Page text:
On with the interrogations.
Oh and they will leave it up to the president to
decide if standing shackled naked in a cold room with
ice water splashed randomly on you for 72 hours is
torture. Or if being forced to walk around on a leash
like a dog or have fake menstrual blood smeared all
over your face is degrading. (I wonder what he'll
The best part is that they might let the prisoners see
classified evidence used against them that's been
redacted or summarized, nobody who was tortured will
be able to sue the government or hold anyone in it
legally liable and there's a nice fat habeas corpus
loophole so these embarrassingly innocent people down
in Gitmo will stay under wraps.
And from the
Washington Post editors:
In short, it's hard to credit the
statement by Sen. John McCain (R-Ariz.) yesterday that
"there's no doubt that the integrity and letter and
spirit of the Geneva Conventions have been preserved."
In effect, the agreement means that U.S. violations of
international human rights law can continue as long as
Mr. Bush is president, with Congress's tacit assent.
If they do, America's standing in the world will
continue to suffer, as will the fight against
This is truly unbelievable. I know I've been hearing people say that St. McCain will do the big Fold, that this was all bullshit kabuki to preserve McCain's maverick reputation and make Senate Republicans look eminently reasonable going into the final stretch of the elections.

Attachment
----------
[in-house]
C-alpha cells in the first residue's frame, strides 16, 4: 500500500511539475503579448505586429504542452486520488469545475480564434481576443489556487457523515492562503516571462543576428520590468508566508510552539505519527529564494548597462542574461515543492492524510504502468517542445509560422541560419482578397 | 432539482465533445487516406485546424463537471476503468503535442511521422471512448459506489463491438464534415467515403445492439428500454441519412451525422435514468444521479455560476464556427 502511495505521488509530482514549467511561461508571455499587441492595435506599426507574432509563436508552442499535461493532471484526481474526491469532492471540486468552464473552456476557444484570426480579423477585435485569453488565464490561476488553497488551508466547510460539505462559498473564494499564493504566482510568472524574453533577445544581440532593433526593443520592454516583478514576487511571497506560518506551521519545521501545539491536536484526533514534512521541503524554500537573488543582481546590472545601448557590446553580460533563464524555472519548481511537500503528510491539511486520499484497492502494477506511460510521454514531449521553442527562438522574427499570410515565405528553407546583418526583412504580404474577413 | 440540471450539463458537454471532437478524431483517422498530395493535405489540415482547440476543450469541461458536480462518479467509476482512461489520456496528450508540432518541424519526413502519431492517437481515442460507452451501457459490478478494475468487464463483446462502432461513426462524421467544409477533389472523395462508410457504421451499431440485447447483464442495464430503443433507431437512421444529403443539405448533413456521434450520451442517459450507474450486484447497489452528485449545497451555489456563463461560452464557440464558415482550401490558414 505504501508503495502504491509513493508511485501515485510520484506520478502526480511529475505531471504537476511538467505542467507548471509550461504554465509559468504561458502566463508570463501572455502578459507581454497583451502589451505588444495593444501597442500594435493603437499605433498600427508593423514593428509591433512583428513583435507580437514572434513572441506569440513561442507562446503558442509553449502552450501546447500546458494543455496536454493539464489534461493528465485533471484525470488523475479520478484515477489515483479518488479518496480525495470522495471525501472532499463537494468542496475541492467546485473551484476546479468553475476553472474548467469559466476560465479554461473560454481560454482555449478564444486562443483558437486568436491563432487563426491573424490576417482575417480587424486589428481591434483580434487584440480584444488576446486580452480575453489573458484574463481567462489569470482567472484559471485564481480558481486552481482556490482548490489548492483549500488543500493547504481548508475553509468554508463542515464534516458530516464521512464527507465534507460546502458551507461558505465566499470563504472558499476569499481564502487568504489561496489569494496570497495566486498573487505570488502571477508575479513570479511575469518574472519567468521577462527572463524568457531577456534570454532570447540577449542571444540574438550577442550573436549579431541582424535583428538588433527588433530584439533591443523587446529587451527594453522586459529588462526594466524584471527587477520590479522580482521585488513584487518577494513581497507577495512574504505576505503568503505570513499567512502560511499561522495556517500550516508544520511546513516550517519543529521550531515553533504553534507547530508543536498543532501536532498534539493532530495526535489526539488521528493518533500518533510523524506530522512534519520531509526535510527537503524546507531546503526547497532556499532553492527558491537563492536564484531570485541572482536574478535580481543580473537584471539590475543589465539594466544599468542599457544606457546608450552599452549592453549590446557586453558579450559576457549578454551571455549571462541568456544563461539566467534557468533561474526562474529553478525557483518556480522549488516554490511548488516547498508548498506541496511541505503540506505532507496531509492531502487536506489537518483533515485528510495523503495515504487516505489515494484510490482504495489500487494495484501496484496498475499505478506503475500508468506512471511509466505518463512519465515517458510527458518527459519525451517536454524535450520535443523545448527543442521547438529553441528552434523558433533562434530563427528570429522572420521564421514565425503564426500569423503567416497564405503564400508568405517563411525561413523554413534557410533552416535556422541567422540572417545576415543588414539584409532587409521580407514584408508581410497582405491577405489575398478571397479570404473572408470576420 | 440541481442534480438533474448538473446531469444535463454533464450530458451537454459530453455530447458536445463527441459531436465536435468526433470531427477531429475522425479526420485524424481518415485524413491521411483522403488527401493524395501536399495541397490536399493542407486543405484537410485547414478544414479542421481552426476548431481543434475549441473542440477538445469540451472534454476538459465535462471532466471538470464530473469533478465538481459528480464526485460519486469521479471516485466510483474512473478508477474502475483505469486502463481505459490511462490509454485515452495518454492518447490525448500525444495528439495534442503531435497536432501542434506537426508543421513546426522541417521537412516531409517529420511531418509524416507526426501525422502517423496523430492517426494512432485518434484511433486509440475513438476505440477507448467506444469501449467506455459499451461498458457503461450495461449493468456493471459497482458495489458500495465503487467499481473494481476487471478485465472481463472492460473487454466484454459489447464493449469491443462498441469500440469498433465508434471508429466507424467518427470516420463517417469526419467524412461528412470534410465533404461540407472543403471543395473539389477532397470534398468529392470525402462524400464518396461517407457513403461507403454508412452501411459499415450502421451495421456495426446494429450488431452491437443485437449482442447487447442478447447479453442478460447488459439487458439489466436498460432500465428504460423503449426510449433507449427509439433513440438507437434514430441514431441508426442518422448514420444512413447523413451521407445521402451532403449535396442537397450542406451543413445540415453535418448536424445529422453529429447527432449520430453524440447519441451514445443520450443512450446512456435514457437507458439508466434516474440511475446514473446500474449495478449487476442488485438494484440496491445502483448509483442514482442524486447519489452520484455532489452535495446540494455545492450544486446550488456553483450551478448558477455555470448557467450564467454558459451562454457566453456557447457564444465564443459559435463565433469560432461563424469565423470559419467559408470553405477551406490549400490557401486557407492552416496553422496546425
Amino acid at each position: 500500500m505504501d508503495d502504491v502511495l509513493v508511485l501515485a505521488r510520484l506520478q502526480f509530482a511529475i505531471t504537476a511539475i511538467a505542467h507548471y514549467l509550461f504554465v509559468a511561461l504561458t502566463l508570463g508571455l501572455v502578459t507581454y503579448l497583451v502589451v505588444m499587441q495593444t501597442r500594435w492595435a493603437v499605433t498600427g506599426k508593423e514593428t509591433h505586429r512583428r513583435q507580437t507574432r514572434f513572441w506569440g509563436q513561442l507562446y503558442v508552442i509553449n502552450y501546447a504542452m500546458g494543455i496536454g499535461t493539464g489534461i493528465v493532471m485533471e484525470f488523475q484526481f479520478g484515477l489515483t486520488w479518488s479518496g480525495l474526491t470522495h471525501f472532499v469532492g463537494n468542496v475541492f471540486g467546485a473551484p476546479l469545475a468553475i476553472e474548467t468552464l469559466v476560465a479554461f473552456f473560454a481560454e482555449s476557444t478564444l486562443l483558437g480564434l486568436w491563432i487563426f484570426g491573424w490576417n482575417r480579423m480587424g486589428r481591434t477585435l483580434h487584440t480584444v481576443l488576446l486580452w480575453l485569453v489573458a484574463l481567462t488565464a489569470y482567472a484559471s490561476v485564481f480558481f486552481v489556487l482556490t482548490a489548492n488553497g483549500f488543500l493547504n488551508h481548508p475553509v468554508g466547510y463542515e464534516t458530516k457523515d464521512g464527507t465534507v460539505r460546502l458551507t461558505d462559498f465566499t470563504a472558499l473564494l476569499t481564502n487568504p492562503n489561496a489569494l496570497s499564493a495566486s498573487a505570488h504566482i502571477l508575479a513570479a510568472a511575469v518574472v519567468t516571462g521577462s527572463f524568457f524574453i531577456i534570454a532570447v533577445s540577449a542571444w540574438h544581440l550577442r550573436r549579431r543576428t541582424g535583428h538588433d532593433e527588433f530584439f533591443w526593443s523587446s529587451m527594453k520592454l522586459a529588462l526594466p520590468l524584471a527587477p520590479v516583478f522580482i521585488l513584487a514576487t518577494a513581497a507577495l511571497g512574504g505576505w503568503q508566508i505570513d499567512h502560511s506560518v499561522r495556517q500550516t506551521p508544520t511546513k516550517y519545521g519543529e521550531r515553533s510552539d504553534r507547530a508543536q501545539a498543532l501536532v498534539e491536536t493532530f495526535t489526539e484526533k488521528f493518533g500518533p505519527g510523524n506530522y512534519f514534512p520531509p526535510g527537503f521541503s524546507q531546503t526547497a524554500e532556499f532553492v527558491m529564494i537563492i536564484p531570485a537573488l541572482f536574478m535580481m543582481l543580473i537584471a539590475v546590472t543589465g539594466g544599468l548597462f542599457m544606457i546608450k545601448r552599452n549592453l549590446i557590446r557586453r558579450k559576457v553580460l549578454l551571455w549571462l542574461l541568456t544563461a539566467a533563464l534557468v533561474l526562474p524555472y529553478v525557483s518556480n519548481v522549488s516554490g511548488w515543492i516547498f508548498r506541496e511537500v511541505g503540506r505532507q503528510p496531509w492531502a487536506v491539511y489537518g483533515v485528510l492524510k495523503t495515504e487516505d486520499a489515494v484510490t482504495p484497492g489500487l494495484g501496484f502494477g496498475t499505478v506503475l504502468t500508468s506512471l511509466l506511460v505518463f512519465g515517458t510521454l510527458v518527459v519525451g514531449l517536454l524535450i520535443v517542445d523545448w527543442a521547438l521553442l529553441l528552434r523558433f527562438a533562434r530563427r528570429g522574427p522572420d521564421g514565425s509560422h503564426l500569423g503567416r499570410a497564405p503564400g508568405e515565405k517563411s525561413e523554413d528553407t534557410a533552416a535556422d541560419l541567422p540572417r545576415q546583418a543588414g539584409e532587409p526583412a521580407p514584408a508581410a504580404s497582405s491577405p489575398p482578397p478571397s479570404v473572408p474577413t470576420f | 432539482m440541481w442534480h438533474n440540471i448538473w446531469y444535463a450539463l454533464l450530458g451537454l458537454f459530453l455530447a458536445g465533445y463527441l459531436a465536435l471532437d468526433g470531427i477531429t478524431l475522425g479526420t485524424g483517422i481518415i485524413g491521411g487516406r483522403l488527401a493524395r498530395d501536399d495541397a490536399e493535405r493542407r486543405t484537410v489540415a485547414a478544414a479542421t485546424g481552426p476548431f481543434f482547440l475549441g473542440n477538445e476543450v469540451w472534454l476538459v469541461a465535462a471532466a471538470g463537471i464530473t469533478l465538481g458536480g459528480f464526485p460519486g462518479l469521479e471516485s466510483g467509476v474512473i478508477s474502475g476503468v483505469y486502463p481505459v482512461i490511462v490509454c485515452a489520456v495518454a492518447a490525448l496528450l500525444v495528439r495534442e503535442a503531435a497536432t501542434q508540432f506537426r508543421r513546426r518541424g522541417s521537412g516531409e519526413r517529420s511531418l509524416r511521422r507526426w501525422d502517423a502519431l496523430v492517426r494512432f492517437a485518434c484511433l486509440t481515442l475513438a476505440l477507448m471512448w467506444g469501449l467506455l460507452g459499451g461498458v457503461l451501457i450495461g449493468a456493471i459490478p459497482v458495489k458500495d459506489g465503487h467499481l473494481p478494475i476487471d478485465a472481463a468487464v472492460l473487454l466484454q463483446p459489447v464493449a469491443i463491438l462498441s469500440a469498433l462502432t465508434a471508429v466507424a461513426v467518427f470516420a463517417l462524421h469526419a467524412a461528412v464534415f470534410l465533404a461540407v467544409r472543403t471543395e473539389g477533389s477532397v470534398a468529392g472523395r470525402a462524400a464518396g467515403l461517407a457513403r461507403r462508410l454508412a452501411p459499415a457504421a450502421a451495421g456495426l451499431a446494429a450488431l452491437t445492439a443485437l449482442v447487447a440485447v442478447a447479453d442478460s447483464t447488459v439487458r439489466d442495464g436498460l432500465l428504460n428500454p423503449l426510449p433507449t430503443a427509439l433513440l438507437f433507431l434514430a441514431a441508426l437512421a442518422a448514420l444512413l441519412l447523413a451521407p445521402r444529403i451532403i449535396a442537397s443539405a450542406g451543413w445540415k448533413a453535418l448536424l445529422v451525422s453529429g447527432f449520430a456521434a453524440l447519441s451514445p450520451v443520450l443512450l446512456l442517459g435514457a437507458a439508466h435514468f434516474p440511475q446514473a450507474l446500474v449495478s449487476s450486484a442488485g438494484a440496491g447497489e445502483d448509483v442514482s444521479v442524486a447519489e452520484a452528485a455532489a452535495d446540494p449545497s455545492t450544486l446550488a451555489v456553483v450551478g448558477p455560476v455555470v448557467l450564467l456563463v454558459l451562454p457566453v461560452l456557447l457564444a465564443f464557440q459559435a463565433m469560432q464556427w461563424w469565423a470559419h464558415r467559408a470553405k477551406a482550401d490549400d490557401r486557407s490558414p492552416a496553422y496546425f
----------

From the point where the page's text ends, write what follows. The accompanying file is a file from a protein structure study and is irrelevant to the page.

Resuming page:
Yet I was starting to hold out hope that, for once, McCain and Co. would actually make a real stand, that their principles would prevail against electoral shenanigans. At least they might wrangle with each other too long to actually pass any legislation, I thought.
But that which those of who've watched McCain closely the last year or two feared actually happened. The Republicans stand united against fair trials and for the very things we referred to as "torture" when the
Viet Cong did them to St. John McCain the Sensible Republican.
It was all about image. Scruples had nothing to do with it.
Remember this, all you McCain fans, remember. Because every time I hear anyone say something that the Maverick is anti-torture or is "a good man" or "has morals" or "is worth voting for," I'm going to throw this in your face. He used his signature issue for electoral gain, and shamelessly pretended that he won after giving the Bush Administration the prerogative to torture people and use their confessions in kangaroo courts.
What a scumbag.